When a restructuring agreement fails

What defences are available when a restructuring agreement fails to bring about the desired outcome for a lender?

Dubai Islamic Bank PJSC v PSI Energy Holding Company BSC [2013] EWHC 3781 (Comm), [2013] All E (D) 79 (Dec)

The claimant (the Bank) brought a claim, against various defendants in respect of a debt for some US$432m, which it contended was due under a restructuring agreement, following an event of default. The Commercial Court held that, on the facts, the Bank was entitled to the sums claimed.

How did the issues arise in this case?

In Dubai Islamic Bank PJSC v PSI Energy Holding Company BSC, the Bank provided banking and financial services in accordance with Islamic law. The Bank entered into a restructuring agreement (RSA) with one of the defendants after the bank discovered that it had been a victim of a long-standing major international trade receivables fraud. A lease of land held by a company owned by two of the defendants was the principal security provided to the Bank under the RSA. Three of the five defendants also granted guarantees for amounts owing under the RSA. Following an event of default under the RSA, the Bank claimed under the guarantees for amounts due and unpaid and also contended that it was entitled to trace monies applied in breach of fiduciary duty into shares in a company which was owned by one of the defendants. Flaux J gave judgment for the claimant bank in the sum of $432m.

What were the defendant’s arguments?

The defences put forward were extensive and many turned on the facts of the case. The key points were:

  1. contractual estoppel—the entire agreement clause in the RSA gave rise to a contractual estoppel and precluded the defendants from asserting estoppel by convention to give an alleged understanding between the parties contractual effect
  2. whether the Bank had breached the term implied into contracts that neither party shall prevent the other from performing the contract—the defendants asserted that the bank was behind the arrests of the defendants and the defendants were unable to fulfill their contractual obligations from prison, the court held this was not the case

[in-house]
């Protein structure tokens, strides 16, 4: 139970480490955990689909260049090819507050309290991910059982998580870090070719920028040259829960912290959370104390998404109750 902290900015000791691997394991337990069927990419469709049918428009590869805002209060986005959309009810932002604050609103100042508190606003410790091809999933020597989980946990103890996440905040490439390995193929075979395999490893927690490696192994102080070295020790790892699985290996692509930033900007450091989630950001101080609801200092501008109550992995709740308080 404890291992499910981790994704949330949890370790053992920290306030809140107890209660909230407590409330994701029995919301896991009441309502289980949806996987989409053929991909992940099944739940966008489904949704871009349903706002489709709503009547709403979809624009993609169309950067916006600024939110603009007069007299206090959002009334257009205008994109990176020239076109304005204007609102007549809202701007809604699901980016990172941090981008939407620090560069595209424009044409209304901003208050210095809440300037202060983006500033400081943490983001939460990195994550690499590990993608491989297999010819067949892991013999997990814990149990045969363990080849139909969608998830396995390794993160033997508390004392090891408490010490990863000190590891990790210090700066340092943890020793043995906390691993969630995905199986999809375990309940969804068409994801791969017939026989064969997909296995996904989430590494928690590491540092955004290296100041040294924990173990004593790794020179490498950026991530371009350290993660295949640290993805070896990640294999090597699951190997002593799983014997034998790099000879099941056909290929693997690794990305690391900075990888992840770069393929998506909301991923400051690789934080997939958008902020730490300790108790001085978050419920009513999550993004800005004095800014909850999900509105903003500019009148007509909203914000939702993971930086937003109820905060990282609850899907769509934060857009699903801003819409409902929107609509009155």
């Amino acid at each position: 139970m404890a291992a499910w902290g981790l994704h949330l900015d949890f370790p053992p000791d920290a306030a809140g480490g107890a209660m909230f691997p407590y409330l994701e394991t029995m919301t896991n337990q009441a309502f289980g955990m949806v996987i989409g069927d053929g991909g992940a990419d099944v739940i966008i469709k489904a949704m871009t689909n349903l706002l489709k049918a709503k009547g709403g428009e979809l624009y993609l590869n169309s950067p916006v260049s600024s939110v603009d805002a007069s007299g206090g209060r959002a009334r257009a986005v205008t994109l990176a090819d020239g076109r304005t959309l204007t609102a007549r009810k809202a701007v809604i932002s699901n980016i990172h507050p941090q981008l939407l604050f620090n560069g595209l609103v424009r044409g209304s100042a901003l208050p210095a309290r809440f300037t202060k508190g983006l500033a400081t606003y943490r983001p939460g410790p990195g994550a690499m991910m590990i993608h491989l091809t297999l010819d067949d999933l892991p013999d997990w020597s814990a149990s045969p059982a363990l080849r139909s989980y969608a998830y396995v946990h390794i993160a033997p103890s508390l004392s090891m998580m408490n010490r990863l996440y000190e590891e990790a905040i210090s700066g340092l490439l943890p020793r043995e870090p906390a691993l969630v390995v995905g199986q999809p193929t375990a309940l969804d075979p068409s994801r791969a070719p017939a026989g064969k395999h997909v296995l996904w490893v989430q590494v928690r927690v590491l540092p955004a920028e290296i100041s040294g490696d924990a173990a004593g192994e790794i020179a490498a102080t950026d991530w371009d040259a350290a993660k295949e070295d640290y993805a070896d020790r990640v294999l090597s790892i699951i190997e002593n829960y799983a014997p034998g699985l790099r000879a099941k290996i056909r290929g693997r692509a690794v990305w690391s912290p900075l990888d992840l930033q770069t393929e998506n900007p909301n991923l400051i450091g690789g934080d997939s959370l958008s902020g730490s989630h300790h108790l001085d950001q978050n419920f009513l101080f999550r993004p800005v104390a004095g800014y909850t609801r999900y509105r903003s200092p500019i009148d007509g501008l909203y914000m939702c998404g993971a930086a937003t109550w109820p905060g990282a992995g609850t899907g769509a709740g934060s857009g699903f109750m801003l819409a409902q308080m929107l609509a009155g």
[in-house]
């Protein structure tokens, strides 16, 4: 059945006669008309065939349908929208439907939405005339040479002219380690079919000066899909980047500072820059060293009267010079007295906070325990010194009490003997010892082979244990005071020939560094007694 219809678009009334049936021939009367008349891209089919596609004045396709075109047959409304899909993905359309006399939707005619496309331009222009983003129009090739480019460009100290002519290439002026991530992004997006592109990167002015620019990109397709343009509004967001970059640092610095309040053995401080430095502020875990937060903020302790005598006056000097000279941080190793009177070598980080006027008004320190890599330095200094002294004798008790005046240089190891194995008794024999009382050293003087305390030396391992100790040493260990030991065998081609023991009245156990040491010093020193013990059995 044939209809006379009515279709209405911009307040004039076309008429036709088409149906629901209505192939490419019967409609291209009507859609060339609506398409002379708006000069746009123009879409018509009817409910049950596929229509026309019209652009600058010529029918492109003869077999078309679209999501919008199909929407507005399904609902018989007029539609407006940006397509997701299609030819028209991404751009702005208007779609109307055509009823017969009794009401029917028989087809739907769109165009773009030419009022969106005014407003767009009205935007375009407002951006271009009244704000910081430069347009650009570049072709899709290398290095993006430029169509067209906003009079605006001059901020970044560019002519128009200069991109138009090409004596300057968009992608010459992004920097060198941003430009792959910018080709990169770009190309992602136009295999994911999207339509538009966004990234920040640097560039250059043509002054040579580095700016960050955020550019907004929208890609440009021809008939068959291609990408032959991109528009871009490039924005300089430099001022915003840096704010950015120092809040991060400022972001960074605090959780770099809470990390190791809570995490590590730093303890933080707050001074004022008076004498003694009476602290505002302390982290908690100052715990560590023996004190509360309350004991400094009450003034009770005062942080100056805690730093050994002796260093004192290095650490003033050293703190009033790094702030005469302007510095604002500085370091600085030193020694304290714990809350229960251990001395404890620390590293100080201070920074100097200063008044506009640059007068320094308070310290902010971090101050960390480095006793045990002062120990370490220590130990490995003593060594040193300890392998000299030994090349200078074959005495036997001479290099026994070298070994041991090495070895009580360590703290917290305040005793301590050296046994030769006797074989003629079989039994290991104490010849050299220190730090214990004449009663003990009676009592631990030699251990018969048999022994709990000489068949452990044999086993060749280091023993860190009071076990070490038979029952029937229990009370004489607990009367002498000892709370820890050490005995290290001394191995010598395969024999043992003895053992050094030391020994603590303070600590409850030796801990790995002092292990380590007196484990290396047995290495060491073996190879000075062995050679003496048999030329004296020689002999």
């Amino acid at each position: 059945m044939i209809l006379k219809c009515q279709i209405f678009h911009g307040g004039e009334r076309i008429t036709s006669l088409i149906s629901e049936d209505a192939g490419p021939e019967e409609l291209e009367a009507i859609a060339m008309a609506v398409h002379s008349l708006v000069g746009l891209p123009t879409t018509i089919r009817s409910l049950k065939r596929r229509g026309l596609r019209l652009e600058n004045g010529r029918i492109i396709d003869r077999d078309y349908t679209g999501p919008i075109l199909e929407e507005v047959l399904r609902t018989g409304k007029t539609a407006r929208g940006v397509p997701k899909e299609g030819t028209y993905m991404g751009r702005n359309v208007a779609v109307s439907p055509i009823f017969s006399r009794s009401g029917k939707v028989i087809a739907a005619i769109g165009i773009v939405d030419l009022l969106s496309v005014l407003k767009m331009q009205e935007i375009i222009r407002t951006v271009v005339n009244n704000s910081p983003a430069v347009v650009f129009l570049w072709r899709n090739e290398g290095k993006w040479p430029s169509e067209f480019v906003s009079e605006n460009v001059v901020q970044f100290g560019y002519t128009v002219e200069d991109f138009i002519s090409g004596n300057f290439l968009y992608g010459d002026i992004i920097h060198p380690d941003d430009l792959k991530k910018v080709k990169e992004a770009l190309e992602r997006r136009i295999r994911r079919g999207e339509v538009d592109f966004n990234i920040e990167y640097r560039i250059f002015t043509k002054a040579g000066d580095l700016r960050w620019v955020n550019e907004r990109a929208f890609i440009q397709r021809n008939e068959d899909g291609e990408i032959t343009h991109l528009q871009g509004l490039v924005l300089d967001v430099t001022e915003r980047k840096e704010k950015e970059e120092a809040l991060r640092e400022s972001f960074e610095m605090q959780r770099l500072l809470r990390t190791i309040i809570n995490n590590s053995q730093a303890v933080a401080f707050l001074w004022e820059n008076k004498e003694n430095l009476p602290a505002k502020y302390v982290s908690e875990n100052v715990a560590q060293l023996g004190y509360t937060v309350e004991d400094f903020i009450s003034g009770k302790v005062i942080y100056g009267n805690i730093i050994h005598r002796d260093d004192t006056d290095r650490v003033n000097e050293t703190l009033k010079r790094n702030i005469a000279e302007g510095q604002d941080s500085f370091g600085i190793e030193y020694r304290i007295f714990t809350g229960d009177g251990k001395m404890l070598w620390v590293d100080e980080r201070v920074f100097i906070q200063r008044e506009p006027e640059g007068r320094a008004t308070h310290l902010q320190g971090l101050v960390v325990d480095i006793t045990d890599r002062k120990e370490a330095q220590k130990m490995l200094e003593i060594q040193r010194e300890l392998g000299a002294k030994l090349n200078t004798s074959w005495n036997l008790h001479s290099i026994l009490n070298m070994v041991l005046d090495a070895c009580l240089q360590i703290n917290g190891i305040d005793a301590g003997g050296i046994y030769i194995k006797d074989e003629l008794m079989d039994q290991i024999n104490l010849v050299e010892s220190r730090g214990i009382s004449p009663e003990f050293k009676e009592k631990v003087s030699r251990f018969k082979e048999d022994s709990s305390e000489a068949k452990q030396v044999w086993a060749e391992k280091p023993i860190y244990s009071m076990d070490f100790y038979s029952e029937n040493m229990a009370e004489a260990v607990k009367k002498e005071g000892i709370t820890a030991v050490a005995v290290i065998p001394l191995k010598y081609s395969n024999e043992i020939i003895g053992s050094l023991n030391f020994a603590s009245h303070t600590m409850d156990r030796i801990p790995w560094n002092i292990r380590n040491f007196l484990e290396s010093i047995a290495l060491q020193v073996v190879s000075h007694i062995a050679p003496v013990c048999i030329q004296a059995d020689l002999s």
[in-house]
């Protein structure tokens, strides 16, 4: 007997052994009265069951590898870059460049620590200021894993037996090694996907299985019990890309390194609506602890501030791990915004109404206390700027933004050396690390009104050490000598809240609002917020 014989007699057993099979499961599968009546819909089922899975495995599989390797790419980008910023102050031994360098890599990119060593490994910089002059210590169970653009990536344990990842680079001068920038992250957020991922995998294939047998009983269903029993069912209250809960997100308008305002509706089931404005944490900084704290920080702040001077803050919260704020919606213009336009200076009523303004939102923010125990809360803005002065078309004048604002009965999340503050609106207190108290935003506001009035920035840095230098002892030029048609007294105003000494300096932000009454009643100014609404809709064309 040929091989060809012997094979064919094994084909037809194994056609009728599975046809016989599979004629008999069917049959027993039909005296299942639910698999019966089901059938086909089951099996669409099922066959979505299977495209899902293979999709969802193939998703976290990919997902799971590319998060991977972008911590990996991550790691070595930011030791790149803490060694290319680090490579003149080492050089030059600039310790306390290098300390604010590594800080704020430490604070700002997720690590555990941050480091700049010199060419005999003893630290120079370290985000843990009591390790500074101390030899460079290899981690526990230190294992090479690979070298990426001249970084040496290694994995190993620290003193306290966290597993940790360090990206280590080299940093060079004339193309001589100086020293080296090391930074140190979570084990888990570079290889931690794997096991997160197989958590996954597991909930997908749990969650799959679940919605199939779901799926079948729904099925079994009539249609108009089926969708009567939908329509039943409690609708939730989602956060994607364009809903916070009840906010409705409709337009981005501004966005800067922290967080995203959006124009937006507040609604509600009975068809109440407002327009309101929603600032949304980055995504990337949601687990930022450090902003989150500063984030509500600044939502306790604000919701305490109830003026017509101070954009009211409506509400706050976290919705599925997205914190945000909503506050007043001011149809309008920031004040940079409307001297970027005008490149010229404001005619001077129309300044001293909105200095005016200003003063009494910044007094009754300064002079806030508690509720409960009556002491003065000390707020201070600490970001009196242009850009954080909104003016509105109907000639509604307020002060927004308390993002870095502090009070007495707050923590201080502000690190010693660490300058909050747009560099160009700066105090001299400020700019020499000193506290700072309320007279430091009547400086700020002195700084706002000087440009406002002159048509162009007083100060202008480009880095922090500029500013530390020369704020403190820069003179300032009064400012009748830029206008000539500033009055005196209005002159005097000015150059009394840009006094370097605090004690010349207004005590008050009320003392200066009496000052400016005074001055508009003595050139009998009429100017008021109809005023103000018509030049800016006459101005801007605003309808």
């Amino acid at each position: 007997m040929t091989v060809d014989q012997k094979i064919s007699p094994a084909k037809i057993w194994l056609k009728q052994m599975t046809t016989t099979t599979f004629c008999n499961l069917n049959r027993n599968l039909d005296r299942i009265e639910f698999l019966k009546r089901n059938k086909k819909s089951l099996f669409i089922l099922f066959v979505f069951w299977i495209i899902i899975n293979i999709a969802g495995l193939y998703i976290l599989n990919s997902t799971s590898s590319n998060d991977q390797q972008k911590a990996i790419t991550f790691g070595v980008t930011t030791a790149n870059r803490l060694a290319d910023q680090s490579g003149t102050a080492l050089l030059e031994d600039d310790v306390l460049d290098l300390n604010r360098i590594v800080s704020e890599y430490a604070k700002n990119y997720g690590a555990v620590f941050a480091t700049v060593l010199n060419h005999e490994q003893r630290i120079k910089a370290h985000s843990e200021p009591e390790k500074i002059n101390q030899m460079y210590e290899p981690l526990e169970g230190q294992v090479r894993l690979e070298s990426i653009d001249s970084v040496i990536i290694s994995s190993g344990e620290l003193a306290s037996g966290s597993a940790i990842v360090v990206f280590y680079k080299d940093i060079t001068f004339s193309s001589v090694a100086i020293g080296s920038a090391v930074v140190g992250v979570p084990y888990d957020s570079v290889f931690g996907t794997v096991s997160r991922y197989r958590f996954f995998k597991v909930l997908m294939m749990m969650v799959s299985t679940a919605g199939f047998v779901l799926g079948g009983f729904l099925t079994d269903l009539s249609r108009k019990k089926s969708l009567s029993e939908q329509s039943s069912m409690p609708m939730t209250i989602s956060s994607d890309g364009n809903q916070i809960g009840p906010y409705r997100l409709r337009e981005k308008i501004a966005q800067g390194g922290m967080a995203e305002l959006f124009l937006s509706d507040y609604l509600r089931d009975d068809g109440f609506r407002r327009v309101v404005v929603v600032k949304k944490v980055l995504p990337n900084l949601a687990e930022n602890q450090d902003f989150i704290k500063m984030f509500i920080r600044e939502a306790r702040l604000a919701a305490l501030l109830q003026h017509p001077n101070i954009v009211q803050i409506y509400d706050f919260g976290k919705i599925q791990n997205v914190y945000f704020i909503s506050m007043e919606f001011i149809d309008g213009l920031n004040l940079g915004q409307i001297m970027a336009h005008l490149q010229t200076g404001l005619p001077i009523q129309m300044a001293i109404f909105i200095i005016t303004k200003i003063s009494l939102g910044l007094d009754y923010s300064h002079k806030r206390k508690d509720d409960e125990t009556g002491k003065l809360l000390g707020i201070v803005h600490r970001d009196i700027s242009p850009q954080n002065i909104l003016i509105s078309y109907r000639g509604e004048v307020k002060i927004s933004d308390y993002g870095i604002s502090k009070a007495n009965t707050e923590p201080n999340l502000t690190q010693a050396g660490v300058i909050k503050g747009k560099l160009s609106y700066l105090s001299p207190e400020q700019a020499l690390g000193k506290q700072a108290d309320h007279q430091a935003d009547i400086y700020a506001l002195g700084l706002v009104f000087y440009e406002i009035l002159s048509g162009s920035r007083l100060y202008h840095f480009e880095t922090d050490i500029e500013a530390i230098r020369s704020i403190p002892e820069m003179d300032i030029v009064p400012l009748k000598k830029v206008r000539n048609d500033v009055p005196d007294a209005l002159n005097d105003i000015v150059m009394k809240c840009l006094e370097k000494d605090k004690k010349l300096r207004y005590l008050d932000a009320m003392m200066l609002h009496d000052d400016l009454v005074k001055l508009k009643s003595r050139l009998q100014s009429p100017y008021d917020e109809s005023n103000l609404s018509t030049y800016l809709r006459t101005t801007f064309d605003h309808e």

3. repudiatory breach of contract—the fact that the bank served a notice of default one day too early did not amount to a repudiatory breach of the RSA as (i)  the defendants did not act as though they considered the contract repudiated (ii)  the Bank served a notice of acceleration the following day at the point that it was entitled to do so meaning any breach was swiftly remedied and(iii) the RSA included a clause which stated that the guarantors' obligation to pay under the guarantee survived even if the underlying contract failed or was terminatedguarantor defences—no guarantor related defences were available to the defendants as they were also under a joint and several obligation to indemnify the Bank as principal debtors—in addition, the schedule to the RSA contained waiver of defences language
  4. mortgagee in possession—the Bank was not in breach of its duties as mortgagee in possession just because it did not sell the lease promptly or complete the project—a mortgagee is at all times free to consult their own interests alone and decide whether and when to exercise their power of sale

Accordingly the court upheld the bank’s claims and also allowed the tracing claim.

Why is the case important for R&I professionals?

It is unusual to see a case involving a breach of a restructuring agreement—often such matters result in an insolvency process where the borrower companies are under the control of an insolvency practitioner. Given the number of failed restructurings that have taken place over the last few years, cases like this will become more common. While this case was very fact specific, it does demonstrate that the court was keen to uphold the terms of the restructuring agreement as documented by the parties and allow the bank to pursue the guarantors of the restructuring agreement.

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